CG later offered a high-performance version of the same engine that has been tuned by Michel Tapie from Rodez with power boosted by 50 percent to 58.9 kilowatts (79.0 hp).[5]

Different variations of the original 1000 would be produced over its 3-year lifespan.

The 1000 Spider is replaced by the CG 1200S in 1968. The engine is now the same as that found in the Simca 1200S, and power is double that of the original 1000. It is during the time that the 1200S is being built that CG begins to collaborate with Chrysler Europe (via the Simca division in France) in sportscar racing and rallying.[25]

In 1972 the third and final major CG model enters production, the CG 1300. Power is now provided by the same engine found in the Simca 1000 Rallye 2. This model also receives many upgrades to its body and trim.

The sign of the Gallic Cockerel[edit]

Even though the first CG cars debuted in 1966, it was not until 1970 that an official emblem was designed for them. The image was based on the "Coq Gaulois" (the Gallic Cockerel). While "Coq Gaulois" and "Chappe et Gessalin" shared a common monogram, the image was also related to the company's address in Brie-Comte-Robert, which was on the "Rue du Coq Gaulois".[26]

The designer of the emblem was Albert Uderzo, who is primarily known as the artist responsible for the Astérix comic series.[27]

CG Cars[edit]

CG 1000 (1966 - 1969, type A1000)[edit]

Spider CG 1000.

The CG 1000 Spyder was unveiled at the 1966 Salon de l’Auto in Paris. The compact convertible has a fiberglass body mounted on a steel chassis with a deep "U" centre backbone and tube-and-sheetmetal outriggers. The chassis was designed by CG. Power comes from a 944cc inline 4-cylinder Simca Poissy engine. This motor has a cross-flow aluminum cylinder head and a cast-iron block with 5 main bearings. It is mounted in the rear of the car, canted over at 15 degrees from vertical and drives the wheels through a 4-speed transaxle that uses Porsche-style synchronizers.[23] The radiator is mounted at the rear beside the engine. Steering was worm-and-roller by Gemmer. Front suspension is by a lower transverse leaf spring and upper A-arms while at the rear are swing-axles with semi-trailing arms and coil springs. Brakes are disks on all four wheels, courtesy of the Simca 1000 Bertone coupé. The car, weighting 640 kg, is attractive and displays a very high quality of finish. Less well received is the vague steering and the meagre power from the stock engine. The price of the Spider was 16,990 francs.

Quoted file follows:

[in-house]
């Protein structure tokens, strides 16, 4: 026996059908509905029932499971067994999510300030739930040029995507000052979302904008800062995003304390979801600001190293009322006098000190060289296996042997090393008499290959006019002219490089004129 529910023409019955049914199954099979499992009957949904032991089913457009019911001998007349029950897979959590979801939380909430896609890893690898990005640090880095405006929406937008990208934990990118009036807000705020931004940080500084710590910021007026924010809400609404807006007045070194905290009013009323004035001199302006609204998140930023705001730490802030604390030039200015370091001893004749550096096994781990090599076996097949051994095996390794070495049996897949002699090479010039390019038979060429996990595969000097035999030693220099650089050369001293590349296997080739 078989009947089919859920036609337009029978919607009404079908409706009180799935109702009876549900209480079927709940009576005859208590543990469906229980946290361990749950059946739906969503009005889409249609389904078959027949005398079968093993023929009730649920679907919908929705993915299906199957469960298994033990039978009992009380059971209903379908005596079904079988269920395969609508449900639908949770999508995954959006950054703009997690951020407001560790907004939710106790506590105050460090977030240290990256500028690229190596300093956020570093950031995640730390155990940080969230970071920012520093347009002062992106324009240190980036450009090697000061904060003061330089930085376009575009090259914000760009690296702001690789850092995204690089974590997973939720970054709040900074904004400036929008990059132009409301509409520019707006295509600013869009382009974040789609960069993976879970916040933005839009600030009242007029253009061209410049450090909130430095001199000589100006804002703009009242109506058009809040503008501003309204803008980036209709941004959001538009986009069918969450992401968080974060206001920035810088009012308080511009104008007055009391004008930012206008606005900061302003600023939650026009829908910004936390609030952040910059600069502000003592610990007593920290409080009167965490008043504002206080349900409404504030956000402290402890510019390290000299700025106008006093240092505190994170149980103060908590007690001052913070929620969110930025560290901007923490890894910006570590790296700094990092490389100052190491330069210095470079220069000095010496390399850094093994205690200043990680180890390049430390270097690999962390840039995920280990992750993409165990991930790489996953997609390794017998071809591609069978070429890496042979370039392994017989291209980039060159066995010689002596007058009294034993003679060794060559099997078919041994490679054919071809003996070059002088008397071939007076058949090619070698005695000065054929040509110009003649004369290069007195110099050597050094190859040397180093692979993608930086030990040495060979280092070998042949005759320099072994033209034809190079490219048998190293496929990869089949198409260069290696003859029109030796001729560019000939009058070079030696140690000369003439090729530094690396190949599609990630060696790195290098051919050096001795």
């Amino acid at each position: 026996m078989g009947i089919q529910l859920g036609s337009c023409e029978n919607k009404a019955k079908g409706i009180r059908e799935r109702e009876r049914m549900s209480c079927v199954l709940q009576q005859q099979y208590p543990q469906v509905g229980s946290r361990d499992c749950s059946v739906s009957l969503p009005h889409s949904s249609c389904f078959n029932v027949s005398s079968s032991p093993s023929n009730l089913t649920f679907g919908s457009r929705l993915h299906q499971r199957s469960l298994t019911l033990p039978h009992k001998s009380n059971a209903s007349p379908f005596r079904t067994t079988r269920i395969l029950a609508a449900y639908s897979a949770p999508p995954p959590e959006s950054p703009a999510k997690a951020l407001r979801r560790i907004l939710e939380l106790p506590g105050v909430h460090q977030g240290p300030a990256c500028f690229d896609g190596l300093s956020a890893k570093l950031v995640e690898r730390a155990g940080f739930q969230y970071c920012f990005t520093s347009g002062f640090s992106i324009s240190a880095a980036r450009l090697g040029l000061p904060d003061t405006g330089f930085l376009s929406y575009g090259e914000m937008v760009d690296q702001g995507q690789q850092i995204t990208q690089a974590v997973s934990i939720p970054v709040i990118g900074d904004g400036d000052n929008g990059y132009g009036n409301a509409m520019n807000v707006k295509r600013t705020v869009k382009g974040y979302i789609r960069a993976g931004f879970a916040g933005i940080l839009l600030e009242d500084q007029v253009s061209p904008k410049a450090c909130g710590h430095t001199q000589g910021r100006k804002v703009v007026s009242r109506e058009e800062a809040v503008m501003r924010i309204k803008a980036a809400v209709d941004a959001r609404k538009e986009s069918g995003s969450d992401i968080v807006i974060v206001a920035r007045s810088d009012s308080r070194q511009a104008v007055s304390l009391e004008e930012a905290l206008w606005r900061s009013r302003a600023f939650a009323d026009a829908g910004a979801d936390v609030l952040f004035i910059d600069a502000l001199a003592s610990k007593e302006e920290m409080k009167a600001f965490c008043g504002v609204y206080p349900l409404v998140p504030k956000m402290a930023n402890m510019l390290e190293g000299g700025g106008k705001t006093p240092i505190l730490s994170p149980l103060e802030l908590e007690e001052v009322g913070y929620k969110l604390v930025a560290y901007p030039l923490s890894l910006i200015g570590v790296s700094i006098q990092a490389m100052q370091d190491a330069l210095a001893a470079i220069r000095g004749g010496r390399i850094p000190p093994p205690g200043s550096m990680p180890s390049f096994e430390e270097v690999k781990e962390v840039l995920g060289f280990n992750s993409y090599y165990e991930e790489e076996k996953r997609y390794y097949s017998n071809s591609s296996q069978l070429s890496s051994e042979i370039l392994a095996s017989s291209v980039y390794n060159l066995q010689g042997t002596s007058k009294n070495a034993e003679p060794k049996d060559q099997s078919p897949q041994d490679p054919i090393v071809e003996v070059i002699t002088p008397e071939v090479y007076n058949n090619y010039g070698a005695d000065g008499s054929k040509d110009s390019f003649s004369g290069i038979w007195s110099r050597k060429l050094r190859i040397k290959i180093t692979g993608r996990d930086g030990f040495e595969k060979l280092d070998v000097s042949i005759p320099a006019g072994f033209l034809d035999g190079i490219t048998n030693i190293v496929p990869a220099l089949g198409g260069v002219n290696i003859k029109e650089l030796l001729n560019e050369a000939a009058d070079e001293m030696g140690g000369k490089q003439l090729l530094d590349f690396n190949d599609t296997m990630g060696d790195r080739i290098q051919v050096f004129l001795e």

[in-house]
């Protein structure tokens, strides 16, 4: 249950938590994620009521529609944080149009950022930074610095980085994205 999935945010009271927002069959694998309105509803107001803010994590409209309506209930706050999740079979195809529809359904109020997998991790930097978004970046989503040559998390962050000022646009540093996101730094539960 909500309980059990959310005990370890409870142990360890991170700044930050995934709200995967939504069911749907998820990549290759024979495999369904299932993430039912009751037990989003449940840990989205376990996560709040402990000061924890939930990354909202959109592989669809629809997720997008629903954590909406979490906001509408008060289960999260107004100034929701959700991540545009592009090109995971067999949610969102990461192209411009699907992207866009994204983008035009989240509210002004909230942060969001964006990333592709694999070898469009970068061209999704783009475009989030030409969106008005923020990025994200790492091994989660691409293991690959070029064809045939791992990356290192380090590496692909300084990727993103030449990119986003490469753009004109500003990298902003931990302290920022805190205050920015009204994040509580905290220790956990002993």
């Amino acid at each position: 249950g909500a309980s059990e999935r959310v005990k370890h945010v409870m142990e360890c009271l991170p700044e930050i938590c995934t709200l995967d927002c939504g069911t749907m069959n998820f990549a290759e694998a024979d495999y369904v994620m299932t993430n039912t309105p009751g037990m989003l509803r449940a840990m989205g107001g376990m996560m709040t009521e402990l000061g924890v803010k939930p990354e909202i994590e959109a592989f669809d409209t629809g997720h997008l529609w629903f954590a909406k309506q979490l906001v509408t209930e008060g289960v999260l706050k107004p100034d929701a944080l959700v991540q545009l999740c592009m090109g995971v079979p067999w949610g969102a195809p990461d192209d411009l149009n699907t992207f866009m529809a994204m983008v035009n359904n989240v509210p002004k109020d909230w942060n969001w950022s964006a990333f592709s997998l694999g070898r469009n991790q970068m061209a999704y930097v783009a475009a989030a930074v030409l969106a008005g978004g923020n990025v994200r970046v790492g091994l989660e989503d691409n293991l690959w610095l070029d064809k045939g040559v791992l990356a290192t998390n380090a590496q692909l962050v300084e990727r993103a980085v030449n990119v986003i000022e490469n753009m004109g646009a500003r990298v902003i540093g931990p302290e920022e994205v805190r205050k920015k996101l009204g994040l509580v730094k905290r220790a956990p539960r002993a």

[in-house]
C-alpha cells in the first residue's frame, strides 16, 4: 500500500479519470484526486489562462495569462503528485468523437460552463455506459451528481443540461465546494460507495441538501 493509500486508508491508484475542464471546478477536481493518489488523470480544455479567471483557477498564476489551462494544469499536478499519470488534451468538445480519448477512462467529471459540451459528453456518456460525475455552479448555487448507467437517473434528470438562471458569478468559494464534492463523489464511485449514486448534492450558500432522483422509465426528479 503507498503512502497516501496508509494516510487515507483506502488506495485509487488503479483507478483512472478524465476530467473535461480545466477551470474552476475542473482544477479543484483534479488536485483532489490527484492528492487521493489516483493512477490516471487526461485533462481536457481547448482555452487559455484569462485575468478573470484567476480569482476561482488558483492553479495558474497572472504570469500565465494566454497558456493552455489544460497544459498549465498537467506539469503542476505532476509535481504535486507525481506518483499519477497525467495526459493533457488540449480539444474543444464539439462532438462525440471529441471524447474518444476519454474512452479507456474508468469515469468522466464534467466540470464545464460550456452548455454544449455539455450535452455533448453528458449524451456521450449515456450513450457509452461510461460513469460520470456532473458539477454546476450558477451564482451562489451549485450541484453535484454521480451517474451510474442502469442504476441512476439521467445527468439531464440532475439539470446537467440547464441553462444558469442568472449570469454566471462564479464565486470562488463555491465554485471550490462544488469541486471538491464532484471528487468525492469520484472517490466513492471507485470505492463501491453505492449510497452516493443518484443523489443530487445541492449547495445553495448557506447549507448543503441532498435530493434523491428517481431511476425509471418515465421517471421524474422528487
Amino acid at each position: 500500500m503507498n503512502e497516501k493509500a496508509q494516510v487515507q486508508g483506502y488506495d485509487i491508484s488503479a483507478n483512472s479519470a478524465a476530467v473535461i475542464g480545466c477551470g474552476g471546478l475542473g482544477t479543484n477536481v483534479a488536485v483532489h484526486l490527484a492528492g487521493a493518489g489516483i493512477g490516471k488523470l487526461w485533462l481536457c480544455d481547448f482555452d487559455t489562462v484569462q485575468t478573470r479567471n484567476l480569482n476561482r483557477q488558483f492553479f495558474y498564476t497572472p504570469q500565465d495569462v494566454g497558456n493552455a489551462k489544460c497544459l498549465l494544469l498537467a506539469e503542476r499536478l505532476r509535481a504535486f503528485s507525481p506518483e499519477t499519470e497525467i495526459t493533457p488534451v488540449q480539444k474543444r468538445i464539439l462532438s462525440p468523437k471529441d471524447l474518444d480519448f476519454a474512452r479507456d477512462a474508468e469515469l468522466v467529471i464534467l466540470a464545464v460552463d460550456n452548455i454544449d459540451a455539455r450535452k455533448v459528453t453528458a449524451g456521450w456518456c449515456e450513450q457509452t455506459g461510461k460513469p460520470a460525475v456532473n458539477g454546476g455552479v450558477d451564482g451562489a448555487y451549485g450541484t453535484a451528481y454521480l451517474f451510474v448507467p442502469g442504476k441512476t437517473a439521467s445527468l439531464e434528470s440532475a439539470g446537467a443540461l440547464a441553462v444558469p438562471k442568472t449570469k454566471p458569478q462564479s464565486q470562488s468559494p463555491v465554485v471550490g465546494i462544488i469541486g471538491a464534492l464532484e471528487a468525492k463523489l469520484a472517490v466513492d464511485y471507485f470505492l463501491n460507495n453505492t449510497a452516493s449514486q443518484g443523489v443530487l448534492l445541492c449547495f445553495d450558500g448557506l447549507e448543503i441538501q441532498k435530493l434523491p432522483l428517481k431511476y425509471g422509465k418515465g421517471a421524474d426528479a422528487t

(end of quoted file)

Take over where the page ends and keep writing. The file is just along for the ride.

One year after the release of the 1000 Spider a new, lower-price model debuted; the 1000 Sport. The price for this model is down to 14,990 francs. While the engine is the same 944cc unit, it has been modified by engine tuner Michel Tapie from Rodez and power has been boosted by 50 percent to 58.9 kilowatts (79.0 hp).[5] To bring the price down from that of the 1000 Spider, the roll-up glass windows are replaced by plastic sliders, the bumpers and hubcaps are removed, the dashboard is painted rather than covered and the seats are simple fibreblass tubs, changes which also bring the weight down to 600 kg. The 1000 Sport comes with a removable hardtop.

In 1968 the 1000 Spider and 1000 Sport disappear from the lineup, and two new cars are introduced, one of which is the CG 1000S. Trim on the 1000S is similar to the original 1000 Spider, but the engine displaces 1118cc and produces 49 hp. The `S’ is available as either a full coupé (non-removable) or convertible.

Dimensions: 4024 mm long, 1540mm wide, 1181mm high, 2220mm wheelbase. Front track is 1242mm, rear track is 1255mm.

CG 1200 S (1968 - 1972, type B1200) and 548[edit]

Coupé CG 1200 S.